My little three year old toddler is starting preschool for the first time this week and he was just diagnosed with peanut and tree nut allergies in the last couple of weeks. I am still in shock that I have a child with special health needs because I am the dietitian who helps OTHER families with food allergies or kids with diabetes, but I never thought I would be ‘that parent’ with a child who needs special care.
We have met with the staff and teachers and so far, they are very accommodating since they have had other students with food allergies in the past. They have a special nut-free snack list that all the parents (who rotate bringing snacks) have to use when choosing snacks for the classroom. I have to sign a form every week that says they can administer epinephrine and an inhaler in an emergency. And of course, I have to trust that they will be in tune with his symptoms to monitor him to see if he is acting abnormal in any way. In preparing for this special care that he will need at school, it got me thinking even more about parents with children who have type 1 diabetes. Kids with type 1 diabetes have even more special health needs in a school environment with checking blood sugar, administering insulin and glucagon. I am a nervous wreck and I can’t even imagine a parent of a child with type 1!
It’s very important as educators to make sure our parents have resources available to them to make sure their schools are prepared to care for a child with type 1 diabetes. The National Diabetes Education Program created a great guide book called “Helping the Student with Diabetes Succeed.” This guide has helpful forms like a Diabetes Medical Management Plan (DMMP) that you can fill out and have as a protocol for the school to use for treating and recognizing highs and lows.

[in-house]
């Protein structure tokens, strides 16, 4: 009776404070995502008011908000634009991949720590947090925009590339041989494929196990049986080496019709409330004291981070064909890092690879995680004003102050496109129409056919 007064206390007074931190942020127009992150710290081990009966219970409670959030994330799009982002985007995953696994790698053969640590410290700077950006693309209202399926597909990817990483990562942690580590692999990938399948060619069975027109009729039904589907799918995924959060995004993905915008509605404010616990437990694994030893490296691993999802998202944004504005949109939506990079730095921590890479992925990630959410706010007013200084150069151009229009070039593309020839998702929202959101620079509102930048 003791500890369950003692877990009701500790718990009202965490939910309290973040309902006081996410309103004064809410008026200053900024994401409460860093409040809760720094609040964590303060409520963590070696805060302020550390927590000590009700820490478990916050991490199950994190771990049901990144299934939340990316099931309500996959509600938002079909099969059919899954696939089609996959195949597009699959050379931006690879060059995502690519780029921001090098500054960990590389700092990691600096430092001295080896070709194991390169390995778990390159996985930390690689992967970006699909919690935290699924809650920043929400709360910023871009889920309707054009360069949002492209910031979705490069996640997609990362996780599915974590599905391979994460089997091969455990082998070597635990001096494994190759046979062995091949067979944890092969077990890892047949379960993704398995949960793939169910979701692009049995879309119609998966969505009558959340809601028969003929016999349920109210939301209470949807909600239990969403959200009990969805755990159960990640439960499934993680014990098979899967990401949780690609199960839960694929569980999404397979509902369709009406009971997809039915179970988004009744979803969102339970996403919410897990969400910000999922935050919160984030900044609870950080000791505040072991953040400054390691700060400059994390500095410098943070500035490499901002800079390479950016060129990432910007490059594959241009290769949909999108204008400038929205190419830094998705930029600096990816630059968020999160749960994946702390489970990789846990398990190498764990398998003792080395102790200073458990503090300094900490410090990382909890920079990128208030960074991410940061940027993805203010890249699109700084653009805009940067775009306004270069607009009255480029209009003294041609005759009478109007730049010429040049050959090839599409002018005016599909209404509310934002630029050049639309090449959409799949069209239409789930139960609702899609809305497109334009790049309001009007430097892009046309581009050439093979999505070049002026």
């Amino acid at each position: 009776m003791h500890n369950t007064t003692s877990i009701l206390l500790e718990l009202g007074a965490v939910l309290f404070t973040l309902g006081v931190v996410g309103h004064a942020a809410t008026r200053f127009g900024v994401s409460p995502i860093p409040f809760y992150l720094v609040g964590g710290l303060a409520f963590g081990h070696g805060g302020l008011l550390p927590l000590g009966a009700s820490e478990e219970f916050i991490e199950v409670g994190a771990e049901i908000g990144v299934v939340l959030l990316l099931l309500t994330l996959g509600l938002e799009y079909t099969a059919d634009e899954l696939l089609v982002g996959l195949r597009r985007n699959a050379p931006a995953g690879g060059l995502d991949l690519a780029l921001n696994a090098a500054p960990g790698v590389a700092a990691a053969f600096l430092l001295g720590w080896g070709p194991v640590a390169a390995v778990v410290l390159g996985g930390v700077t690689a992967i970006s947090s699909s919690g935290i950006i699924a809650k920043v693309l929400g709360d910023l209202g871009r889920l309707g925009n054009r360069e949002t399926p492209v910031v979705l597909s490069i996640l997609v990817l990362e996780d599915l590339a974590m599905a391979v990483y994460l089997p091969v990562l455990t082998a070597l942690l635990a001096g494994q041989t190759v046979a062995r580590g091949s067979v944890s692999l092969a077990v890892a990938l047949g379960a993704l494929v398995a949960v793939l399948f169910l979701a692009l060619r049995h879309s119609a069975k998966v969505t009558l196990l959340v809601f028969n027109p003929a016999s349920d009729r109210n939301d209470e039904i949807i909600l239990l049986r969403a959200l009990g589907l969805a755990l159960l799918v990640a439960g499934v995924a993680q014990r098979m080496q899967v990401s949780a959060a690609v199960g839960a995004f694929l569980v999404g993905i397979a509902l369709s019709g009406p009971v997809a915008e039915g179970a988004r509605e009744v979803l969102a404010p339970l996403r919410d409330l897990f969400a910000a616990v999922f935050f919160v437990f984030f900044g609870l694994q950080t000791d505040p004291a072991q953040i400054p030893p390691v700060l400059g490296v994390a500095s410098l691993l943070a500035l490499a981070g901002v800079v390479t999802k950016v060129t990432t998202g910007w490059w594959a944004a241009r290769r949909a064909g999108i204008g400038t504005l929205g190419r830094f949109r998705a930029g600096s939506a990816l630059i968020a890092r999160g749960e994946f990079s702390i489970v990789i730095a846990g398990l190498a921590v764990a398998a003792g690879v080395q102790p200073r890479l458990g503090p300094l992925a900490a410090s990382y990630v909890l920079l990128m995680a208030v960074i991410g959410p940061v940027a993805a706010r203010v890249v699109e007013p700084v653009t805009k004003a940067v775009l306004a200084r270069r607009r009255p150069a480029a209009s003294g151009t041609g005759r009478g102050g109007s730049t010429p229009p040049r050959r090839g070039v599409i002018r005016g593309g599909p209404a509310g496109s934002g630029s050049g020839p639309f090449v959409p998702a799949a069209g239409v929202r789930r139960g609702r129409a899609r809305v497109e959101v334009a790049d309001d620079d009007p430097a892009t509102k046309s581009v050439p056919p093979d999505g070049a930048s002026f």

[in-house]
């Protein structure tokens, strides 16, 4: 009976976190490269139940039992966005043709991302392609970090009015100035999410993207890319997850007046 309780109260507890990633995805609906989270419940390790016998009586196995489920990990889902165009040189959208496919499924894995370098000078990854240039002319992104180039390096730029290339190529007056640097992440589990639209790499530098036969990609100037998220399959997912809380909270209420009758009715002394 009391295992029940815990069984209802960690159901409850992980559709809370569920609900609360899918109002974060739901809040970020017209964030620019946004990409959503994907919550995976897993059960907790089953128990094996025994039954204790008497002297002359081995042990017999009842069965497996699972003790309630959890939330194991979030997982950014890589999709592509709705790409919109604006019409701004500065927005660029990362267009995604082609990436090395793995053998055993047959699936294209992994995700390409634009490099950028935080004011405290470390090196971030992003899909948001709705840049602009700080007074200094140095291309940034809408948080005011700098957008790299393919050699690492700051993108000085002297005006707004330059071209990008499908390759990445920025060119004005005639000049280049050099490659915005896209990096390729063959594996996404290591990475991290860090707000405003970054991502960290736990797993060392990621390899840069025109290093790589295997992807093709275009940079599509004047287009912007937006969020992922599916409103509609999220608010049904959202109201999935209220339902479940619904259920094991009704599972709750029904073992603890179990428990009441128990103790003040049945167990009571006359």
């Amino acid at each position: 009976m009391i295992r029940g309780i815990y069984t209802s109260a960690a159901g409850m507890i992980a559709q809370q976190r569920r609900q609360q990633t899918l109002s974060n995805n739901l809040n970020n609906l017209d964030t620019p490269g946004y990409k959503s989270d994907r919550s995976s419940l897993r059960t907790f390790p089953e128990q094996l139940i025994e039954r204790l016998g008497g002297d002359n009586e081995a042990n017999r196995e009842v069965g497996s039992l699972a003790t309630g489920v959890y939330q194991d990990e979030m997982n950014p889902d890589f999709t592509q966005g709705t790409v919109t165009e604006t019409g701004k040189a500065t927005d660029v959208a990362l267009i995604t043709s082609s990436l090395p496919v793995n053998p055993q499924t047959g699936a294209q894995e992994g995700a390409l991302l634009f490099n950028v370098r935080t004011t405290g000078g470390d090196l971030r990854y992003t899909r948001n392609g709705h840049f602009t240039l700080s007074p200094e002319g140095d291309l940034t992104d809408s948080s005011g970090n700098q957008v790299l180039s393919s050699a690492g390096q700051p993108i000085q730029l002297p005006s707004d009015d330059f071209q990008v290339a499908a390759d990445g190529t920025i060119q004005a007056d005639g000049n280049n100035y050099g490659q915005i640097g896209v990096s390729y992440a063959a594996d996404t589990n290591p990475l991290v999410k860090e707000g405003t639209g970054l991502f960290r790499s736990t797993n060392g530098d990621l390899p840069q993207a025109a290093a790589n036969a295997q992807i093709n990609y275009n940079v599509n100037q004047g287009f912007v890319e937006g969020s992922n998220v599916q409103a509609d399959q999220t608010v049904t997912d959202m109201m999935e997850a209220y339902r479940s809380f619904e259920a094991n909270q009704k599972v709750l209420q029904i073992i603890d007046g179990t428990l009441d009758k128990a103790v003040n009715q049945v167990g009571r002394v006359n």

Make sure parents are connected with other school age parents and help each other out with navigating school and trying to find a school that is open to accommodating the health needs of their child. It was so nice to know that the staff at our preschool had another child before us with a nut allergy so they had procedures in place. In our area, there are parent support groups led by our local American Diabetes Association chapter. As educators, I feel like we should show our parents and kids with type 1 just a little more love since it’s such a tough road. The good news is with the internet, there are so many more resources than even ten years ago to connect parents and offer support.